Indian Pangolin (Manis crassicaudata):

This species is listed as Endangered on the IUCN Red List. Pangolins are small, scaly mammals that are highly sought after for their scales and meat, making them one of the most trafficked animals in the world.

Malabar Large-spotted Civet (Viverra civettina):

This civet species is listed as Vulnerable. It is a medium-sized carnivore that is primarily nocturnal and inhabits forests.

Gaur (Bos gaurus):

Also known as the Indian bison, the gaur is listed as Vulnerable. It is the largest bovine species and is found in forests and grasslands.

Nilgiri Marten (Martes gwatkinsii):

This elusive carnivore is listed as Vulnerable. It is found in the Western Ghats region and is known for its arboreal and semi-arboreal habits.

Malabar Pied Hornbill (Anthracoceros coronatus):

This bird species is listed as Near Threatened. It is a large, colorful hornbill found in the Western Ghats and adjacent areas.

Indian Giant Squirrel (Ratufa indica):

This squirrel species is listed as Near Threatened. It is known for its striking appearance and inhabits the canopies of trees in forests.

Gray Slender Loris (Loris lydekkerianus):

This primate species is listed as Vulnerable. It is a nocturnal primate with large eyes and a slender body.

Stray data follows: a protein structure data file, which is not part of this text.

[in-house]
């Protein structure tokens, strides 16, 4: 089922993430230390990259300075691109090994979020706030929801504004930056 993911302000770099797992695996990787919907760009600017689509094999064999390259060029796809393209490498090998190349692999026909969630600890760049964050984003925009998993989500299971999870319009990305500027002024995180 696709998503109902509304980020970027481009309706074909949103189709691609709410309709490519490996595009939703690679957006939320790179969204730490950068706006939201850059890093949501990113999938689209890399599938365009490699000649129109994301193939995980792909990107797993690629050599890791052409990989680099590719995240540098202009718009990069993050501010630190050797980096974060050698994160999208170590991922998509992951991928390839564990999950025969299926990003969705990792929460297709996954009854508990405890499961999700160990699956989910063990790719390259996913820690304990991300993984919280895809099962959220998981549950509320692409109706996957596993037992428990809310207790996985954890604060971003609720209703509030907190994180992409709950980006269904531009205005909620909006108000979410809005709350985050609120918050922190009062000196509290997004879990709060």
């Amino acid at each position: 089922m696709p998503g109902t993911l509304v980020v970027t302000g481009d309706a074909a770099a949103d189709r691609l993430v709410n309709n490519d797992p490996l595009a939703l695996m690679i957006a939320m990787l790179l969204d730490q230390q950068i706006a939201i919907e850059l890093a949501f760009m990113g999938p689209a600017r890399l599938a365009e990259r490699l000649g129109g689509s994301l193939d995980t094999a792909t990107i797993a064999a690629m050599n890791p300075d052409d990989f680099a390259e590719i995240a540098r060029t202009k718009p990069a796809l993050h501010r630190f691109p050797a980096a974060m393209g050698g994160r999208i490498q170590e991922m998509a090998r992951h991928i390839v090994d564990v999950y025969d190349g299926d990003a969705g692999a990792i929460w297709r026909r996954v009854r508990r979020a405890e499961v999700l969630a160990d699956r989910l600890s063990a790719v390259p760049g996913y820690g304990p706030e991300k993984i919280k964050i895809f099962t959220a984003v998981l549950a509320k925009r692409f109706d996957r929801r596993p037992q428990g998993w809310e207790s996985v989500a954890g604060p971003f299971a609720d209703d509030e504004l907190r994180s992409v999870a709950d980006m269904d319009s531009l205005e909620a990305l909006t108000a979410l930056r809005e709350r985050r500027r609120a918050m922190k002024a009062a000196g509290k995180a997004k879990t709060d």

Malabar Tree Toad (Pedostibes tuberculosus):

This amphibian species is listed as Vulnerable. It is a unique tree-dwelling toad found in the Western Ghats.

Indian Skimmer (Rynchops albicollis):

This bird species is listed as Vulnerable. It is known for its unique feeding behavior and is found in riverine habitats.

Nilgiri Langur (Trachypithecus johnii):

This primate species is listed as Vulnerable. It is found in the Western Ghats and is known for its distinctive black fur and white facial markings.

Designation and Expansion:

The sanctuary was initially established with the purpose of protecting the area’s biodiversity and maintaining ecological balance. It also aimed to provide a space for scientific research, education, and eco-tourism. Over time, the sanctuary’s boundaries and management practices may have evolved to better address the conservation needs of the region.

Conservation Challenges:

Like many protected areas, the Mhadei Wildlife Sanctuary has faced challenges such as habitat fragmentation, human-wildlife conflicts, and pressures from developmental activities. Conservation efforts have involved a combination of wildlife protection, habitat restoration, community engagement, and sustainable tourism practices.

Research and Study:

The sanctuary has also been a site for scientific research and studies, contributing to our understanding of the biodiversity and ecology of the Western Ghats.

Tourism and Education:

The Mhadei Wildlife Sanctuary has also played a role in eco-tourism and environmental education. It offers opportunities for visitors to appreciate the natural beauty of the region while promoting responsible tourism practices that minimize negative impacts on the ecosystem.

Leave a Reply

Your email address will not be published. Required fields are marked *